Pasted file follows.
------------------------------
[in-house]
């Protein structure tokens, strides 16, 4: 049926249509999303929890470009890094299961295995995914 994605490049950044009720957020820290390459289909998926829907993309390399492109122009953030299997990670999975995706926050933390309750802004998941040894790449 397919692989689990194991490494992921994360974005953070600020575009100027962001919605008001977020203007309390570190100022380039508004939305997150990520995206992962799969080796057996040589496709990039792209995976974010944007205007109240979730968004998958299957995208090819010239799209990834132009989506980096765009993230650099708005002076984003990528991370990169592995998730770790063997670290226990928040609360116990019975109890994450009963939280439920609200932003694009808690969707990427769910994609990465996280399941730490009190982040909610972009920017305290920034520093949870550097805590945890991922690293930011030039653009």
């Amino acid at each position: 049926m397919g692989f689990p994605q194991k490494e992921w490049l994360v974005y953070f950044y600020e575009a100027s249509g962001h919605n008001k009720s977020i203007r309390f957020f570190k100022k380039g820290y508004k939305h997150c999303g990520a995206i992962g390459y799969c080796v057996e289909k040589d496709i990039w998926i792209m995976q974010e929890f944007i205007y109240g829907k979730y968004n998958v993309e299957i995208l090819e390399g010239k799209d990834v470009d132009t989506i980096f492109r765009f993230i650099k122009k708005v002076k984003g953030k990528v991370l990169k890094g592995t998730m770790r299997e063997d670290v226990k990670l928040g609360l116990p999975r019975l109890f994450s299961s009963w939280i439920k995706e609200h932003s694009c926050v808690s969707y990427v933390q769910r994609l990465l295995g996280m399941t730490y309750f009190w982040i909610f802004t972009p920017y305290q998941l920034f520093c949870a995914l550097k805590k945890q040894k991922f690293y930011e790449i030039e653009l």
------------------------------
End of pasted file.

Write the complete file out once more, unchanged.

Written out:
[in-house]
């Protein structure tokens, strides 16, 4: 049926249509999303929890470009890094299961295995995914 994605490049950044009720957020820290390459289909998926829907993309390399492109122009953030299997990670999975995706926050933390309750802004998941040894790449 397919692989689990194991490494992921994360974005953070600020575009100027962001919605008001977020203007309390570190100022380039508004939305997150990520995206992962799969080796057996040589496709990039792209995976974010944007205007109240979730968004998958299957995208090819010239799209990834132009989506980096765009993230650099708005002076984003990528991370990169592995998730770790063997670290226990928040609360116990019975109890994450009963939280439920609200932003694009808690969707990427769910994609990465996280399941730490009190982040909610972009920017305290920034520093949870550097805590945890991922690293930011030039653009």
């Amino acid at each position: 049926m397919g692989f689990p994605q194991k490494e992921w490049l994360v974005y953070f950044y600020e575009a100027s249509g962001h919605n008001k009720s977020i203007r309390f957020f570190k100022k380039g820290y508004k939305h997150c999303g990520a995206i992962g390459y799969c080796v057996e289909k040589d496709i990039w998926i792209m995976q974010e929890f944007i205007y109240g829907k979730y968004n998958v993309e299957i995208l090819e390399g010239k799209d990834v470009d132009t989506i980096f492109r765009f993230i650099k122009k708005v002076k984003g953030k990528v991370l990169k890094g592995t998730m770790r299997e063997d670290v226990k990670l928040g609360l116990p999975r019975l109890f994450s299961s009963w939280i439920k995706e609200h932003s694009c926050v808690s969707y990427v933390q769910r994609l990465l295995g996280m399941t730490y309750f009190w982040i909610f802004t972009p920017y305290q998941l920034f520093c949870a995914l550097k805590k945890q040894k991922f690293y930011e790449i030039e653009l």